BusinessWeek Magazine has provided a great article on why CEOs should be using dashboards. How they will provide a better understanding of where a company stands and save valuable time.
It was New Year's Eve, 2003, and Oracle Corp. (ORCL) CEO Lawrence J. Ellison was on his honeymoon. He and his bride, romance novelist Melanie Craft, were relaxing on his 243-foot Katana yacht off St. Barts, the Caribbean island known as a haven for movie moguls and rock stars. But Ellison, for the umpteenth time, couldn't help himself. He climbed to his office on the upper deck of the Katana, fired up his computer, and logged on to the Web site of a small company called NetSuite Inc. It was the last day of the fiscal year, and Ellison, the co-founder of NetSuite and its largest investor, needed to know if the startup was going to meet its numbers.
Before the Internet, Ellison says, taking the pulse of a company was sort of ridiculous. To get the latest sales information, he would call several people and wait days for them to process financial reports that often were out of date by the time he got them. "You would use your cell phone and work on feelings," he says.
But thanks to a new Web-based management tool known as a dashboard, Ellison had the information he needed in seconds. Like the instrument panel in a car, the computer version displays critical info in easy-to-read graphics, assembled from data pulled in real time from corporate software programs. Logging on to his dashboard for NetSuite, Ellison reviewed the financial data and saw surprisingly strong sales. He quickly called NetSuite CEO Zachary A. Nelson. Recalls Nelson: "The first thing he screams is: 'Are the numbers on my dashboard right?"' Nelson looked at his own dashboard, but his sales data were lower. So he pushed a refresh button. "The information came up with the new orders, and it was the exact same number," says Nelson. "It was a very big high-five call."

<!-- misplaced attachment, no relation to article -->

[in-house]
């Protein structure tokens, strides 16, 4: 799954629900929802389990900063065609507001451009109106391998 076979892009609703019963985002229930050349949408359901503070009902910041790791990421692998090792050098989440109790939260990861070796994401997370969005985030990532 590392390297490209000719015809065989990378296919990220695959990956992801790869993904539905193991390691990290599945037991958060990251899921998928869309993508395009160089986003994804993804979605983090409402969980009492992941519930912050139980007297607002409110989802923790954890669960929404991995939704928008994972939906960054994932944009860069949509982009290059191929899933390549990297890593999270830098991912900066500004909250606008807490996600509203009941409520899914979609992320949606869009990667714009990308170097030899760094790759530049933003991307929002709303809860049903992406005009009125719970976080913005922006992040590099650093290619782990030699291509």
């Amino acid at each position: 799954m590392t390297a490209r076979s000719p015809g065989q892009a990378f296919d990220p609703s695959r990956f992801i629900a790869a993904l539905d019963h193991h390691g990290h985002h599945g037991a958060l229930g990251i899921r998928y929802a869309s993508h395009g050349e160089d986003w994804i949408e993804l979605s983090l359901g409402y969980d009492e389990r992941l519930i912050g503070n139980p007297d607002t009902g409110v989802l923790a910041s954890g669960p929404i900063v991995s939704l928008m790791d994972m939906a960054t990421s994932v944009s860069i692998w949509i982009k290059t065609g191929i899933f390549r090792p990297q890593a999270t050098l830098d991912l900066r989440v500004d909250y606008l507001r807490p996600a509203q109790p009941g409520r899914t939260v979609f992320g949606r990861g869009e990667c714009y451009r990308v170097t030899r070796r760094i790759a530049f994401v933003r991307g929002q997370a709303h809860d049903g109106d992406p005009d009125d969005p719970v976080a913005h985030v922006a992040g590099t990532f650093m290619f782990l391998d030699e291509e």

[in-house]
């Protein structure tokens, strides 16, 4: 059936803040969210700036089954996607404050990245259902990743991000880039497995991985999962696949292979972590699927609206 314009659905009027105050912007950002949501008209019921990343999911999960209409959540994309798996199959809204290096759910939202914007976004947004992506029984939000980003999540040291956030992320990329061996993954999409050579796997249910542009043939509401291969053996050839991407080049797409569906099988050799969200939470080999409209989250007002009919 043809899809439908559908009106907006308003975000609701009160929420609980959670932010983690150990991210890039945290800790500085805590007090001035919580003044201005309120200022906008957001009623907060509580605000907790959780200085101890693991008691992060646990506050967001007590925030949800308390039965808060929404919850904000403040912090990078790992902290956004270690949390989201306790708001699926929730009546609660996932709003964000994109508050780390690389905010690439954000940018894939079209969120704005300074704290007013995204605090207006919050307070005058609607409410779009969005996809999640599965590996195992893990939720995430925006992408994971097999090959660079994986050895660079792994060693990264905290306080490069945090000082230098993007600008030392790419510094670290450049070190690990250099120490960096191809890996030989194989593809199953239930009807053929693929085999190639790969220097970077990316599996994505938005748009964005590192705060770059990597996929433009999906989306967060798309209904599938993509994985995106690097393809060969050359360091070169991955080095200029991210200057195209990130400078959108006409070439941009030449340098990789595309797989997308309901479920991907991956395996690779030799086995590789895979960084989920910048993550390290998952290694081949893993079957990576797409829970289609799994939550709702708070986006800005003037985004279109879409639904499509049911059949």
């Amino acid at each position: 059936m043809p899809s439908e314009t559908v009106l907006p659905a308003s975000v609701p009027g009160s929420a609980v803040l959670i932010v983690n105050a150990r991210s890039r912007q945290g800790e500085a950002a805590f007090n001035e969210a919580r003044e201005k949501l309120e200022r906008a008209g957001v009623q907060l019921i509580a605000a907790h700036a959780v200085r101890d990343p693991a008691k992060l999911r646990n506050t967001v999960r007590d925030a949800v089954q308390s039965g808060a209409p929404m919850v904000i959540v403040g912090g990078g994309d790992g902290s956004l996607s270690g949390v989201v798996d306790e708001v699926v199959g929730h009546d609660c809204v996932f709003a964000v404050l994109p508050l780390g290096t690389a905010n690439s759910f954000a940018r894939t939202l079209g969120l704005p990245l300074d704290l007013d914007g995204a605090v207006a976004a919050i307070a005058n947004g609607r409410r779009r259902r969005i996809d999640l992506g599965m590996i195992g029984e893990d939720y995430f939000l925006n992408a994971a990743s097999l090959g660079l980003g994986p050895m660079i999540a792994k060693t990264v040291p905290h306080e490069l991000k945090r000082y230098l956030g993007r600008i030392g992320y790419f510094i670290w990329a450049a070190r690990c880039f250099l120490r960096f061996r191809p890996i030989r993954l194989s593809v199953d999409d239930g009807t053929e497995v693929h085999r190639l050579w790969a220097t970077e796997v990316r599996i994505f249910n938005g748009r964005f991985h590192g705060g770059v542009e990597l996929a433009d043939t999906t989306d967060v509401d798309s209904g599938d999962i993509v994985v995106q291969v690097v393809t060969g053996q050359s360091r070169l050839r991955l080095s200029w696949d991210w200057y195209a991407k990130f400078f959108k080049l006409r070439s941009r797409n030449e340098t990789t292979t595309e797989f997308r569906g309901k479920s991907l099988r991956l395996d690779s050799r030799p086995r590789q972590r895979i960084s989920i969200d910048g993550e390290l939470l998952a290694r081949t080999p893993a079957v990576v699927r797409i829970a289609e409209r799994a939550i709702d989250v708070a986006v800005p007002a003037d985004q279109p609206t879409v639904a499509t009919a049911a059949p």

Since the advent of the mainframe in the 1950s, companies have dreamed of using computers to manage their businesses. But early efforts came up short, with technology that was too costly or too clunky. Now, thanks to the Net and dashboards, those dreams are starting to come true. Forrester Research Inc. (FORR) analyst Keith Gile estimates that 40% of the 2,000 largest companies use the technology. Some of the most prominent chief executives in the world are believers, from Steven A. Ballmer at Microsoft (MSFT) and Ivan G. Seidenberg at Verizon Communications (VZ) to Robert L. Nardelli at Home Depot (HD). "The dashboard puts me and more and more of our executives in real-time touch with the business," says Seidenberg. "The more eyes that see the results we're obtaining every day, the higher the quality of the decisions we can make."
The dashboard is the CEO's killer app, making the gritty details of a business that are often buried deep within a large organization accessible at a glance to senior executives. So powerful are the programs that they're beginning to change the nature of management, from an intuitive art into more of a science. Managers can see key changes in their businesses almost instantaneously - when salespeople falter or quality slides - and take quick, corrective action. At Verizon, Seidenberg and other executives can choose from among 300 metrics to put on their dashboards, from broadband sales to wireless subscriber defections. At General Electric Co. (GE), James P. Campbell, chief of the Consumer & Industrial division, which makes appliances and lighting products, tracks the number of orders coming in from each customer every day and compares that with targets. "I look at the digital dashboard the first thing in the morning so I have a quick global view of sales and service levels across the organization," says Campbell. "It's a key operational tool in our business."